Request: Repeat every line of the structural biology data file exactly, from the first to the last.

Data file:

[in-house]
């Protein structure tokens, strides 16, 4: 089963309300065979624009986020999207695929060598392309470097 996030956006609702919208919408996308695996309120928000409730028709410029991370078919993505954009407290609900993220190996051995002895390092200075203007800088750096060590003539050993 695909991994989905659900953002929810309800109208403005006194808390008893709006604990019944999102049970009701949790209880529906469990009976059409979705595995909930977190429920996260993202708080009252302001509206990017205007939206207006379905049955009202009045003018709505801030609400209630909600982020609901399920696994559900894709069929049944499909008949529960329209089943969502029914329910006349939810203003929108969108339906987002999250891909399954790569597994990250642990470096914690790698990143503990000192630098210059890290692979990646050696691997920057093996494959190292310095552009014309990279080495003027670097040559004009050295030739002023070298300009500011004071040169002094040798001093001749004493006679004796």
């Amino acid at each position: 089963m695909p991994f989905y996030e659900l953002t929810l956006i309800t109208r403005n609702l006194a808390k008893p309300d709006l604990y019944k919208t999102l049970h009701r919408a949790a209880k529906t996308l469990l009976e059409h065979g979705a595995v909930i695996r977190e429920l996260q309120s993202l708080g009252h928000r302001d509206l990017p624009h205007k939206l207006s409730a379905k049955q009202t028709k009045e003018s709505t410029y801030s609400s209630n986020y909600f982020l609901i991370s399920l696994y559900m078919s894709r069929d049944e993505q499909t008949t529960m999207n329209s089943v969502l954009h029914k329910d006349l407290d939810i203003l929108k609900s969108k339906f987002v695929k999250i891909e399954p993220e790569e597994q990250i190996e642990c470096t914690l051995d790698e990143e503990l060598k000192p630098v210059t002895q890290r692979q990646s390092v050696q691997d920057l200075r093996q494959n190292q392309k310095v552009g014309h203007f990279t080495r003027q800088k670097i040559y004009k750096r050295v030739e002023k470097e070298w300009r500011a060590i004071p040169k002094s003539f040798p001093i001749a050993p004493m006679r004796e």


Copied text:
[in-house]
């Protein structure tokens, strides 16, 4: 089963309300065979624009986020999207695929060598392309470097 996030956006609702919208919408996308695996309120928000409730028709410029991370078919993505954009407290609900993220190996051995002895390092200075203007800088750096060590003539050993 695909991994989905659900953002929810309800109208403005006194808390008893709006604990019944999102049970009701949790209880529906469990009976059409979705595995909930977190429920996260993202708080009252302001509206990017205007939206207006379905049955009202009045003018709505801030609400209630909600982020609901399920696994559900894709069929049944499909008949529960329209089943969502029914329910006349939810203003929108969108339906987002999250891909399954790569597994990250642990470096914690790698990143503990000192630098210059890290692979990646050696691997920057093996494959190292310095552009014309990279080495003027670097040559004009050295030739002023070298300009500011004071040169002094040798001093001749004493006679004796």
């Amino acid at each position: 089963m695909p991994f989905y996030e659900l953002t929810l956006i309800t109208r403005n609702l006194a808390k008893p309300d709006l604990y019944k919208t999102l049970h009701r919408a949790a209880k529906t996308l469990l009976e059409h065979g979705a595995v909930i695996r977190e429920l996260q309120s993202l708080g009252h928000r302001d509206l990017p624009h205007k939206l207006s409730a379905k049955q009202t028709k009045e003018s709505t410029y801030s609400s209630n986020y909600f982020l609901i991370s399920l696994y559900m078919s894709r069929d049944e993505q499909t008949t529960m999207n329209s089943v969502l954009h029914k329910d006349l407290d939810i203003l929108k609900s969108k339906f987002v695929k999250i891909e399954p993220e790569e597994q990250i190996e642990c470096t914690l051995d790698e990143e503990l060598k000192p630098v210059t002895q890290r692979q990646s390092v050696q691997d920057l200075r093996q494959n190292q392309k310095v552009g014309h203007f990279t080495r003027q800088k670097i040559y004009k750096r050295v030739e002023k470097e070298w300009r500011a060590i004071p040169k002094s003539f040798p001093i001749a050993p004493m006679r004796e």